I remember it was roughly the same night that the Stones went number one with Honky Tonk Women and being a Stones fan that was just as important as the moon landing! But I did run up and down between TV in the living room and radio on my own room to follow both events.
When I was on tour in Ireland with Yes. And we played a gig in Cork. We went down to the pub around the corner and it was the night of the moon landing. So we thought “hey what a wonderful time to be alive. You know we're landing on the moon.”
The Apollo missions to me personally are so inspiring and insane but in the best ways. Reading about them as a kid was what inspired me and got me excited about science and spaceflight in the first place. So to me they are this endless source of fascination, you know I've been studying this the bulk of my life and I'm still finding new things that make me say “are you serious? This is what happened?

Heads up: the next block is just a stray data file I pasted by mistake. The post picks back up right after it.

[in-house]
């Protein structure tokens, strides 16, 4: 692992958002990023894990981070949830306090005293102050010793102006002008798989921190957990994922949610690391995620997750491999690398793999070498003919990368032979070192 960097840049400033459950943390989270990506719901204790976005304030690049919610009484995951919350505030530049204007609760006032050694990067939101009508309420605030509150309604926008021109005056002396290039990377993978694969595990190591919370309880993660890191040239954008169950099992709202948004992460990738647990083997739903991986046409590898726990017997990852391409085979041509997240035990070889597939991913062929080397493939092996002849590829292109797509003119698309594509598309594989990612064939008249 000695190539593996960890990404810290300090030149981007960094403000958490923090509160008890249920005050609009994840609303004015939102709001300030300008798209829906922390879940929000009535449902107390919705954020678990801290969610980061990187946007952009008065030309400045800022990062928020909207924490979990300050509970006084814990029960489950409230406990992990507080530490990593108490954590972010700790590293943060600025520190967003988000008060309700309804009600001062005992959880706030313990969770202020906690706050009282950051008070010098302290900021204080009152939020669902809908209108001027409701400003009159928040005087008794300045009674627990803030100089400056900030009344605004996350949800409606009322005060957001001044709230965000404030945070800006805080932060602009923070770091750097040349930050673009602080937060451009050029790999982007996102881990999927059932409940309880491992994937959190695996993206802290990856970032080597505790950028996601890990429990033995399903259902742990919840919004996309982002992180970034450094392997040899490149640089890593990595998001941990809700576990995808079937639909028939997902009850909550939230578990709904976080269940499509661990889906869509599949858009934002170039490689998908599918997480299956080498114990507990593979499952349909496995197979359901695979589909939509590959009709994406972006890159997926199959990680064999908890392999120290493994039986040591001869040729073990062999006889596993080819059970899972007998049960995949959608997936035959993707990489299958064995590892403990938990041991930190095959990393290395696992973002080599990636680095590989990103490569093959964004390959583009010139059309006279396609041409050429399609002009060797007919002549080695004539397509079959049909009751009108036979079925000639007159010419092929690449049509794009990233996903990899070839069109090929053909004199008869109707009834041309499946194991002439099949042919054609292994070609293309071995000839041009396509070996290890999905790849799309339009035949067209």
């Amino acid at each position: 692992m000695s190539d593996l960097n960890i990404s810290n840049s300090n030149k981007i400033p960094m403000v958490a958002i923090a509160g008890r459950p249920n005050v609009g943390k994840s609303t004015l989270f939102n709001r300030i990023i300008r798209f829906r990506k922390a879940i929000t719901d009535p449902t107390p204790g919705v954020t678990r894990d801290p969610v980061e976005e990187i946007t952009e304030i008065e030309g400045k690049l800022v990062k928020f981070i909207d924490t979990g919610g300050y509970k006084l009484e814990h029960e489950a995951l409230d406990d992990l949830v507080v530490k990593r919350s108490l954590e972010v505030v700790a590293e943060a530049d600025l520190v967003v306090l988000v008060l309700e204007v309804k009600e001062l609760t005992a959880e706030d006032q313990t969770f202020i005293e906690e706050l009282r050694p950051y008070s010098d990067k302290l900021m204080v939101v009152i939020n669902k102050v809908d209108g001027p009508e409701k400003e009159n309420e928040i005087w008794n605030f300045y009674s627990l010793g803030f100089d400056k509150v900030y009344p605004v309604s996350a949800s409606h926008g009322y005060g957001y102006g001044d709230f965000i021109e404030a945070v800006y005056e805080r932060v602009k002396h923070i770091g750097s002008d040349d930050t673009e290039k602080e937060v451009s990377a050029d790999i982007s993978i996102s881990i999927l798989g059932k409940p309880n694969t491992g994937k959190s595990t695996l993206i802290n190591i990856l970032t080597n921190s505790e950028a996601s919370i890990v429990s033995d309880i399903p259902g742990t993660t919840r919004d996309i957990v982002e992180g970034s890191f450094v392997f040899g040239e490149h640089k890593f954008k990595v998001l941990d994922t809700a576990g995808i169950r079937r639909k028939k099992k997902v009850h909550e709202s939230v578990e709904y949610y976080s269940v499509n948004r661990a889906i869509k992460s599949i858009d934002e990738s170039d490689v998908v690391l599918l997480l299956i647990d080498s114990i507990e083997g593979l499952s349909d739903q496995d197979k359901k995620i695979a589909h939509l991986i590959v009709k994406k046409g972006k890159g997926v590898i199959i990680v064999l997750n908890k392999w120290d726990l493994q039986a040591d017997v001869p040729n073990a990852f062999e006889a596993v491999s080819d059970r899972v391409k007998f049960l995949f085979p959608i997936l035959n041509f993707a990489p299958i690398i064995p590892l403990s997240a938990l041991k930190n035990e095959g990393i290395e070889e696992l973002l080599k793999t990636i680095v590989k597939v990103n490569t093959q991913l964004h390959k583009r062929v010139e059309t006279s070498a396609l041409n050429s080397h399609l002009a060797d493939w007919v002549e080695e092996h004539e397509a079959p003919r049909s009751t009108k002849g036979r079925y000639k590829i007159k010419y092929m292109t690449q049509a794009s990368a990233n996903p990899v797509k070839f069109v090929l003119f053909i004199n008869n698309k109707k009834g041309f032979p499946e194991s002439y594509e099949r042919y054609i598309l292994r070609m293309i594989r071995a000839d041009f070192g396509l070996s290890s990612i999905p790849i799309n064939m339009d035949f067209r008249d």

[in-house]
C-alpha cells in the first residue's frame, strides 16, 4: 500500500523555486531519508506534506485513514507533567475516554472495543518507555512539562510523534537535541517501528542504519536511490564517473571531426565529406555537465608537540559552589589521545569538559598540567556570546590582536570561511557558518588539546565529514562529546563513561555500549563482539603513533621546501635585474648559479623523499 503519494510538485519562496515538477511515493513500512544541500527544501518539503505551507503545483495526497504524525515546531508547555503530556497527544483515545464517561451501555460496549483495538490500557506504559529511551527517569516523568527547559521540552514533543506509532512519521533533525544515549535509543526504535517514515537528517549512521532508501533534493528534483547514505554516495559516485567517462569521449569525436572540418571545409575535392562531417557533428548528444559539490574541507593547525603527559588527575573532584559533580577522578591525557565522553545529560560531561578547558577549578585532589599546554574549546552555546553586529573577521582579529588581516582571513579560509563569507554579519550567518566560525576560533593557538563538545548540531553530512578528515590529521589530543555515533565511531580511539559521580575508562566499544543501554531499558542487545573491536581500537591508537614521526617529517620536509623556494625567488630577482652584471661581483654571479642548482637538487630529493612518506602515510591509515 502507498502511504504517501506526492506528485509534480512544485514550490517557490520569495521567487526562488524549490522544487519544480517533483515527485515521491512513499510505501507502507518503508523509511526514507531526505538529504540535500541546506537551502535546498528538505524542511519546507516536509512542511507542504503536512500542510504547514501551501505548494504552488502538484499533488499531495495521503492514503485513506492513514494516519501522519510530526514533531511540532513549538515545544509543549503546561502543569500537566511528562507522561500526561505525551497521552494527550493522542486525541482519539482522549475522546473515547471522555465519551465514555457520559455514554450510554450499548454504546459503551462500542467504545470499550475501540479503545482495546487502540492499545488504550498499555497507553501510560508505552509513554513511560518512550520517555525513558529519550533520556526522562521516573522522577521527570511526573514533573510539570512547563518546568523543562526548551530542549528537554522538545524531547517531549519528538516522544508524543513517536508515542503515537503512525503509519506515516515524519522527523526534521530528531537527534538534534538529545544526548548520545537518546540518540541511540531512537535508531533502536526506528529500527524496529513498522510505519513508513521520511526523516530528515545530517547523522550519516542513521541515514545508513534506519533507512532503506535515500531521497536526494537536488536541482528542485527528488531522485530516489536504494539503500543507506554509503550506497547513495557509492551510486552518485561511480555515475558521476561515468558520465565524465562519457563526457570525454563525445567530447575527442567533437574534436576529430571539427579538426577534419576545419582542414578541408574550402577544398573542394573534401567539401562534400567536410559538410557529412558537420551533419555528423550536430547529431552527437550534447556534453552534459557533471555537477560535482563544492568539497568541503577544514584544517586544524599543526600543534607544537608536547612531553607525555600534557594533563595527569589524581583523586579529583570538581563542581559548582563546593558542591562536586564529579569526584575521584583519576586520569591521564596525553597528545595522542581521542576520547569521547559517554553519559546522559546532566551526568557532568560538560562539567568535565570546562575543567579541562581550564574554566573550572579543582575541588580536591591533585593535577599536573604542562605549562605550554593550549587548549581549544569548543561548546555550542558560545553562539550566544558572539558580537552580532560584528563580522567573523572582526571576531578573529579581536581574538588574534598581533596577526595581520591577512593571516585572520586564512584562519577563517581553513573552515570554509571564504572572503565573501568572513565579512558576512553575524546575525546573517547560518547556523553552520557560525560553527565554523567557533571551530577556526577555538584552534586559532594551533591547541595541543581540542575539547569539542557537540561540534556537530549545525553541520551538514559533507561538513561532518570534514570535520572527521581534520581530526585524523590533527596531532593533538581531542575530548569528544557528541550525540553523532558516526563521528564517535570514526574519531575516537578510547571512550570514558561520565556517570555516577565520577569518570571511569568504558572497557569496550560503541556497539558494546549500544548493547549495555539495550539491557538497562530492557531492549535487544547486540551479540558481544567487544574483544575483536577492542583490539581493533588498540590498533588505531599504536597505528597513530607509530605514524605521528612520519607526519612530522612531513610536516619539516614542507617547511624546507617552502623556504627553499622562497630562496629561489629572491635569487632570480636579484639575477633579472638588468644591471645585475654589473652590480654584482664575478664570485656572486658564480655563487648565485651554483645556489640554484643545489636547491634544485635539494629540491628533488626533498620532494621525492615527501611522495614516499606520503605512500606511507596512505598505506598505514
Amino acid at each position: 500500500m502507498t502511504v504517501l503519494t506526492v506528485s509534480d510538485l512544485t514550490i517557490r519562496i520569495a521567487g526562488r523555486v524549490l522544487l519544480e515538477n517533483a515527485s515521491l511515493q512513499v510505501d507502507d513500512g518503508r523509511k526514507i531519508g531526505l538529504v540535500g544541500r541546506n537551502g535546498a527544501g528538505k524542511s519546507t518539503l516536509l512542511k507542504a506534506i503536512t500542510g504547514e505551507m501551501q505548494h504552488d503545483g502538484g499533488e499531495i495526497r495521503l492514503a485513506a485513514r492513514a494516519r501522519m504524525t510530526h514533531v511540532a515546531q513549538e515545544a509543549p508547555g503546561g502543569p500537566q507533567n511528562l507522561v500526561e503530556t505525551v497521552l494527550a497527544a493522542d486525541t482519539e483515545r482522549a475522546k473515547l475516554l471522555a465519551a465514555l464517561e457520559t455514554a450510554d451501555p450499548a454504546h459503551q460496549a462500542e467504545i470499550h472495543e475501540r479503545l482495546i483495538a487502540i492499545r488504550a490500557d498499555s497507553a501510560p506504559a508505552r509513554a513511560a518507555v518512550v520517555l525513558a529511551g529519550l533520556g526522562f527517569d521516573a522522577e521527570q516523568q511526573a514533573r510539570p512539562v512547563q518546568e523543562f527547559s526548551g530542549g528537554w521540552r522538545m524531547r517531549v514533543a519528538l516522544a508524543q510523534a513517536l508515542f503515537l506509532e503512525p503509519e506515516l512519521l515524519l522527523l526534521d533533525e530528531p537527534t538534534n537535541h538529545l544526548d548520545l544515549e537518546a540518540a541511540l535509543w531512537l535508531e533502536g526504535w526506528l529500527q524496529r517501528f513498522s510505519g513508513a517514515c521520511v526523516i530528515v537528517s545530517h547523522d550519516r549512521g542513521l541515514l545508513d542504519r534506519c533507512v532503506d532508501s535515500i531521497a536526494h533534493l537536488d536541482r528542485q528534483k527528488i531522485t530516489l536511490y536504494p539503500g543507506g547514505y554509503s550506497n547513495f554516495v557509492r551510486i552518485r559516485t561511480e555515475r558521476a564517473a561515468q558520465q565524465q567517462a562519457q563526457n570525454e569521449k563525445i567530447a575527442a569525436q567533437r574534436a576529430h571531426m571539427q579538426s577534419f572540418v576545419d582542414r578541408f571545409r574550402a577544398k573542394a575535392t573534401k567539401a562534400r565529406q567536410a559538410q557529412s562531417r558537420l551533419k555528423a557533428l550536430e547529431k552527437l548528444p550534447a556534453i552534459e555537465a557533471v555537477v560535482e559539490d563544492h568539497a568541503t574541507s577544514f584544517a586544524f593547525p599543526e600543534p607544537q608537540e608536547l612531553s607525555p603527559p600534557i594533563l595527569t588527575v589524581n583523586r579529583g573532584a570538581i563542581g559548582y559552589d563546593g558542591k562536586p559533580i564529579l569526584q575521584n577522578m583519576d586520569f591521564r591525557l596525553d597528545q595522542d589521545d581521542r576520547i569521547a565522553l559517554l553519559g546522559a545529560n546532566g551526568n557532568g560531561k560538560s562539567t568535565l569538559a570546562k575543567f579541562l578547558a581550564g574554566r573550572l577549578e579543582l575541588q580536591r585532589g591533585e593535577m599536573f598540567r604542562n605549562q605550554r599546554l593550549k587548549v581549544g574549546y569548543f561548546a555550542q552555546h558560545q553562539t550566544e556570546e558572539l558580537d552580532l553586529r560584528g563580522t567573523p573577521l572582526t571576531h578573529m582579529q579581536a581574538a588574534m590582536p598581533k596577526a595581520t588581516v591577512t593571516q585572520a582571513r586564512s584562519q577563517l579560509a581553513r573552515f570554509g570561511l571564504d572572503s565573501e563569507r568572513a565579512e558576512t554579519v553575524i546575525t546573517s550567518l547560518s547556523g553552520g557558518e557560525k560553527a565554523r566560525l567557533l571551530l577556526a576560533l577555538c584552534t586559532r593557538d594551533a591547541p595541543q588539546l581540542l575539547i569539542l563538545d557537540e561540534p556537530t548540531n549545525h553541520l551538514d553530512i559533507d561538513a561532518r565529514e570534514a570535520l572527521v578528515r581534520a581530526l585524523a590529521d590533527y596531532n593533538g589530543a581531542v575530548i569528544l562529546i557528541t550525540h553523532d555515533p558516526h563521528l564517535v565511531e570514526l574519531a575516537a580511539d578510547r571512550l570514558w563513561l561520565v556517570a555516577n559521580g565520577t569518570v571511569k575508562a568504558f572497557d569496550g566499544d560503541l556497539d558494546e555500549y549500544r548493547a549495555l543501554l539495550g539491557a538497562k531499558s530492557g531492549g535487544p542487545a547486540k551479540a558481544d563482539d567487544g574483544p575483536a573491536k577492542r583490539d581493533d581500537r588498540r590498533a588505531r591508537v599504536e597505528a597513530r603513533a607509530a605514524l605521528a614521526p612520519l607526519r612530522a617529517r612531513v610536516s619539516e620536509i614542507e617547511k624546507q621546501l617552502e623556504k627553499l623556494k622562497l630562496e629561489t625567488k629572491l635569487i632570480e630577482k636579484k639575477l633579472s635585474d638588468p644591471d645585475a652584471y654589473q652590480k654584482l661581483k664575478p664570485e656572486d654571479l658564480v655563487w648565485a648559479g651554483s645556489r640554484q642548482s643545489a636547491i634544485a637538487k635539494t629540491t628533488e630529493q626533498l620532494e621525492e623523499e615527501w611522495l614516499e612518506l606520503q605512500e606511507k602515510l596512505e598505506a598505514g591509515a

I think if we do go back we should go back in the right spirit with the right reasons and I think it would be cool to set up some kind of little moon base there. I think it would be fun to go to Mars. You know I like the idea of humans going out and you know walking around on different bodies in the solar system.
I remember going outside looking at the full moon and it seemed that it was different in some way. Somehow a lot closer to the earth.